Contact radiotherapy offers a comfortable alternative to enucleation surgery when the size and location of the ocular melanoma does not allow for transpupillary thermotherapy to be performed. Contact radiotherapy, or brachytherapy, consists of placing radioactive seeds (Iodine 125) glued to a support plate on the ocular surface in contact with the tumor for 3 to 4 days during a surgical procedure. In Belgium, this very specific cutting-edge technique is only available at the Ocular Oncology Unit of the King Albert II Institute.

Contact radiotherapy can control the tumor in 97% of patients. However, in 5 to 10% of cases, it can lead to various complications that ultimately require enucleation. Sometimes contact radiotherapy is combined with transpupillary thermotherapy to increase the therapeutic success rate.

The chances of preserving useful vision at the end of these treatments depend mainly on the size of the tumor and its location in relation to the optic nerve and the macula (central area of the retina).

Enucleation remains the only option when the tumor is too large to be effectively treated by any other approach.

The advances made in the local treatment of ocular melanoma do not always prevent the occurrence of distant recurrences, most often in the liver. These metastases darken the prognosis. The research undertaken at the Ocular Oncology Unit therefore focuses on "adjuvant" treatments which, given in addition to local treatment of the tumor, aim to reduce the risk of metastasis.

Research / Innovation

The characteristic of ocular melanoma recurrence is that it is most often localized exclusively to the liver. If it is unique then local treatments can be proposed such as surgery, radiofrequency, or radioembolization. Unfortunately, most of the time, the recurrence is multifocal and these treatments are no longer possible to control the disease, so systemic treatments must be administered. While chemotherapy and targeted therapies are not very effective, immunotherapy gives patients more hope. Our group has made a significant contribution to the advancement of immunotherapy. We all have lymphocytes that can recognize and destroy tumors. However, anti-tumor lymphocytes fail to kill the tumor in many patients. Analysis of the mechanisms of resistance to the immune system has identified several mechanisms. Lymphocytes are very powerful weapons that are tightly controlled. Two regulation mechanisms have been identified: CTLA-4 / B7 and PD-1 / PD-L1 interaction. Antibodies blocking these interactions have been developed and successfully tested in patients with various cancers. Ipilimumab is an antibody directed against CTLA-4 that restores and prolongs the activation of T lymphocytes. It is administered intravenously every 3 weeks and the adverse effects observed are an overactivation of the immune system leading to autoimmune diseases. Some patients show sustained responses. Anti-PD-1 antibodies, such as pembrolizumab and nivolumab, have almost the same mode of action but are more effective and less toxic. In clinical trials, we are trying to further improve these results by combining different drugs that modulate the immune system in patients with metastatic melanoma.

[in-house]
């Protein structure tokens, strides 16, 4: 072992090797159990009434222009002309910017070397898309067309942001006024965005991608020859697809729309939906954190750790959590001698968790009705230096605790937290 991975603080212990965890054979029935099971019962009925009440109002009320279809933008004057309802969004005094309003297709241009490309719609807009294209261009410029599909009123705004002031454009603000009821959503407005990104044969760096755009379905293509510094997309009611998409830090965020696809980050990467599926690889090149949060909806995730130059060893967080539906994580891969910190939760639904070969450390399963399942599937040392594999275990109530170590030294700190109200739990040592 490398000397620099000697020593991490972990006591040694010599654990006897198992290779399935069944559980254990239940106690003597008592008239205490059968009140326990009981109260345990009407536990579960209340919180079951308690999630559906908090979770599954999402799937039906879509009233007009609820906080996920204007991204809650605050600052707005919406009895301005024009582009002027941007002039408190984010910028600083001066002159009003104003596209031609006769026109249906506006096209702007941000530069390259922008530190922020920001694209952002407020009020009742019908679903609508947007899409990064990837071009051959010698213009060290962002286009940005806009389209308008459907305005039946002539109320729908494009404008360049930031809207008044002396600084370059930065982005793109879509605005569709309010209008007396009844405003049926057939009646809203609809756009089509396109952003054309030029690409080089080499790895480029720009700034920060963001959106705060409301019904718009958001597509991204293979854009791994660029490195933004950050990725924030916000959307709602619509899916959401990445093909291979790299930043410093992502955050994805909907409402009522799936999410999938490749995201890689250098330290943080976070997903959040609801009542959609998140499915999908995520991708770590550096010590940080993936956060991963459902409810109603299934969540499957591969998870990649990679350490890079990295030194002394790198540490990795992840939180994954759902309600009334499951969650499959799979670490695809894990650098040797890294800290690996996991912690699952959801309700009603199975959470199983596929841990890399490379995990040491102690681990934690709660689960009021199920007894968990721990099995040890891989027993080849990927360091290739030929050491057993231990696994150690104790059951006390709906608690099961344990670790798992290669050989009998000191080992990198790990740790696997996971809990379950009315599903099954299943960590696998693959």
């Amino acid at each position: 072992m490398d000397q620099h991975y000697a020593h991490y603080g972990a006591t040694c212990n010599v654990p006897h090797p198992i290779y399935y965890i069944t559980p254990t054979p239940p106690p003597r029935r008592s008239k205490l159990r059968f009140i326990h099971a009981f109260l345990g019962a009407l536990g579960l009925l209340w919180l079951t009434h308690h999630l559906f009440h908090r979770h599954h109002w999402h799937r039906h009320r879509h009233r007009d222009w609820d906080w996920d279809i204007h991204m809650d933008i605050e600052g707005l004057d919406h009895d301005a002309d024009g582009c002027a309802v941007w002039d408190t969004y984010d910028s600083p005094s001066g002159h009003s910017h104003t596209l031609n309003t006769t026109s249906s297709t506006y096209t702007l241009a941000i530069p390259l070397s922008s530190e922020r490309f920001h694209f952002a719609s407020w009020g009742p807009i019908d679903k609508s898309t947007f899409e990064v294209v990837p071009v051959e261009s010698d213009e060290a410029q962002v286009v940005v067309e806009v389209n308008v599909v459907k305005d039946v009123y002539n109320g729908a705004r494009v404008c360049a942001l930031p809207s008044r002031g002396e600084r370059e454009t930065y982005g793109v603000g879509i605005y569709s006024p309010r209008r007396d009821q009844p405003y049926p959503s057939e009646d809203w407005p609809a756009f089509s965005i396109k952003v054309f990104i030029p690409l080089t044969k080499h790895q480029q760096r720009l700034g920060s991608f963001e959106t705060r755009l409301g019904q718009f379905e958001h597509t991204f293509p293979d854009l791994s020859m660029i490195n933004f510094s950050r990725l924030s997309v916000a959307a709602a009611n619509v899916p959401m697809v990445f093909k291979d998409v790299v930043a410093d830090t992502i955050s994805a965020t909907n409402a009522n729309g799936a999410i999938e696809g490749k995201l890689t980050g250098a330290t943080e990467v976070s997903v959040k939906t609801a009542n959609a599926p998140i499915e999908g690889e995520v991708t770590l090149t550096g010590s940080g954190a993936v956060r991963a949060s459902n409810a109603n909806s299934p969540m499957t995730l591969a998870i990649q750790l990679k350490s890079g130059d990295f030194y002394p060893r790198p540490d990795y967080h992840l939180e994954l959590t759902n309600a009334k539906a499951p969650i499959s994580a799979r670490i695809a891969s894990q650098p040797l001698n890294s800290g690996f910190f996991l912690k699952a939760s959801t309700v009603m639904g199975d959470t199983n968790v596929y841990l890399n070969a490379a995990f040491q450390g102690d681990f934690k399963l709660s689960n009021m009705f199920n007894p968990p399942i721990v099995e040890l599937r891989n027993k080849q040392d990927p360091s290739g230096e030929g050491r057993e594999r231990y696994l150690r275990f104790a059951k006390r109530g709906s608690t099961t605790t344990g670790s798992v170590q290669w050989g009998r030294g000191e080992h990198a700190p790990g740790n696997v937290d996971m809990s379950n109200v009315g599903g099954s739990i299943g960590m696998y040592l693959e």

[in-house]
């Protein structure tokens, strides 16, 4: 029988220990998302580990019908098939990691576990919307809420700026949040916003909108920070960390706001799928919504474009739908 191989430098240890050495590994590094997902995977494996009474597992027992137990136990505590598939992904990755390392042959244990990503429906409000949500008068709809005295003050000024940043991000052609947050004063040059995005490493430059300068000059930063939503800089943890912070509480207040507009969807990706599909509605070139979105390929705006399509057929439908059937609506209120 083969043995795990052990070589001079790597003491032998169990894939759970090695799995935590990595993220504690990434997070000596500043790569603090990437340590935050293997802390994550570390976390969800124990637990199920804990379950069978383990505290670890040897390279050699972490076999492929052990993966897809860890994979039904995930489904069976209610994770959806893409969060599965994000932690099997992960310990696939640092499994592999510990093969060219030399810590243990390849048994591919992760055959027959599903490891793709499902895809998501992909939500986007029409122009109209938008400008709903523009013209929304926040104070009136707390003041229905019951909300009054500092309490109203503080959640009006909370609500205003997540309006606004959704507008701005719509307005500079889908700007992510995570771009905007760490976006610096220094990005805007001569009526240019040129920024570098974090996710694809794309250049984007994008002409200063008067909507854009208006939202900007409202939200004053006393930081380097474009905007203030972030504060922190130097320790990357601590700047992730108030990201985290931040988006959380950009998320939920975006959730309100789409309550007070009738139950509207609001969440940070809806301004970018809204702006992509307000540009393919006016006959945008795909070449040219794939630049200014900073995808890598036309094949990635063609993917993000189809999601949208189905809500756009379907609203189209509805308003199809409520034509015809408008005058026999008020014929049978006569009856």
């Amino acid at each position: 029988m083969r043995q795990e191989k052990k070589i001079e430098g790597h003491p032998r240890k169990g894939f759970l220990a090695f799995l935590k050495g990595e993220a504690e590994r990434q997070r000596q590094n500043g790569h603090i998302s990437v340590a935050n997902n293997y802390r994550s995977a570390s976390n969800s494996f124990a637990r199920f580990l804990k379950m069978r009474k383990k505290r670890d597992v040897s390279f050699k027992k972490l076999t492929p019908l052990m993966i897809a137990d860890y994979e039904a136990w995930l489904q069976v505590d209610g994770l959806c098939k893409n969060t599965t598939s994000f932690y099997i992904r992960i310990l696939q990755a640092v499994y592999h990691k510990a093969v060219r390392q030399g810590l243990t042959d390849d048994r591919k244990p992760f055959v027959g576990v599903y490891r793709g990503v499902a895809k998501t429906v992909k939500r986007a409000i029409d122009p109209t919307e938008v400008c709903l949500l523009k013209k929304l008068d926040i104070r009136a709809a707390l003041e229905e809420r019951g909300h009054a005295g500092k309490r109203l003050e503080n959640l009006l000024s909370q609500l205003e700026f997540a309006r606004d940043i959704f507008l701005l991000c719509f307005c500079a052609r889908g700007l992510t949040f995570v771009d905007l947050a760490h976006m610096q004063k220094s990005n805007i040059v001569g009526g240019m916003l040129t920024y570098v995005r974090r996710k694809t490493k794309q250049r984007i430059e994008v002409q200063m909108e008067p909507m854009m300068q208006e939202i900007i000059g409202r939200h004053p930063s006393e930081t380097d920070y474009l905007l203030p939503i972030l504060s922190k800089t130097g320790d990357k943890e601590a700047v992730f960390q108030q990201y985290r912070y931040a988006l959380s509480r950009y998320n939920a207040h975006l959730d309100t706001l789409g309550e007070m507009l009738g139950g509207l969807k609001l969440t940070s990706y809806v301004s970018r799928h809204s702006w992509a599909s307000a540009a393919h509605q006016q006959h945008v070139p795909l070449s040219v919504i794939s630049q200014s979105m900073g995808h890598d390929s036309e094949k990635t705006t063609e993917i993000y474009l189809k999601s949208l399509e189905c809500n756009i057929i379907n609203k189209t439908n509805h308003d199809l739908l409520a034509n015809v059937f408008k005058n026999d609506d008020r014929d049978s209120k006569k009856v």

For any further information, or if you would like to make an appointment, please contact the Oncology Care Coordinator at + 32 2 764 35 12.